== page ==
Various astronomical publications are now reporting that Comet ISON can now b seen by backyard astronomers as it races through the sky towards its rendezvous with our nearest star, the sun. The comet is still too small to be seen with the naked eye, but amateur astronomers can find the comet by turning their telescopes towards the planet Mars and then searching for the star, Regulus. Those who wish to know the exact hour by hour coordinates can go here.
A Real Sungrazer
We won’t know for sure until after Thanksgiving, if ISON will survive its trip around the sun, but if it does the close pass could turn this comet into a spectacular astronomical event. If it does ISON should remain visible to us earthlings, even those that don’t have telescopes, until the new year. Right now all indications from space observers indicate that ISON will survive its trip around the sun. Let’s hope so, for this comet could add some beautiful fireworks for the holiday season.
The solstice has now passed and the days are getting longer, but the thermometer is dropping, as the New Year quickly approaches.
What better time to walk around in the freezing cold and photograph some of the seasonal creations that are on display in this northern city, where hours of actual daylight dips below ten hours.
Perhaps this explains why some of the older cultures resorted to building large bonfires to light up the winter night sky.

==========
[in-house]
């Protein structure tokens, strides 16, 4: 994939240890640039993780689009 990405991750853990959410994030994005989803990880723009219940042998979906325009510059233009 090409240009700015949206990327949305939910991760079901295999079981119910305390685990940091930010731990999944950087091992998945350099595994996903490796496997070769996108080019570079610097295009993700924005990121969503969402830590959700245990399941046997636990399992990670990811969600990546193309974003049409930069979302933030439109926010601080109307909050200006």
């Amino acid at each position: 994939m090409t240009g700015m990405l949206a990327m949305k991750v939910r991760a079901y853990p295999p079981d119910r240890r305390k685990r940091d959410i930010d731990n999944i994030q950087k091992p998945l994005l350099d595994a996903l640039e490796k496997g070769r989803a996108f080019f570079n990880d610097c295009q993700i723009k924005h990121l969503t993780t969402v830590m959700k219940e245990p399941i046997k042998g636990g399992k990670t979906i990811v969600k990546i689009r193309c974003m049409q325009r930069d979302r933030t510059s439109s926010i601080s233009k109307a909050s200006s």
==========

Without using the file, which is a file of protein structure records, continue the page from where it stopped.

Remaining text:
Nowadays, in the modern era we have the electricity to do the chore for us.
Here in Portland the popular thing to do is to decorate the tress or buildings with balls of lights. It really does look quite splendid in the long winter sky, but I have noticed that the lighting displays have become increasing thinner as the nation struggles throught he darkness of lean economic times.
Here is another picture taken from the city park with a hint of afterglow in the night sky. This concept of hanging lights on trees is quite unique to my eyes and quite wonderful as well.
And finally one more picture of some lights on a tree along with the moon in the night sky which is close to full.
Such is the wonder of the new digital technology, which allows me to go out and take the night picture with a hand held Kodak digital camera, come home and slide the SD card into the slot on my computer and post this picture just hours after it was taken. Best wishes and a Happy New Year, Everett Autumn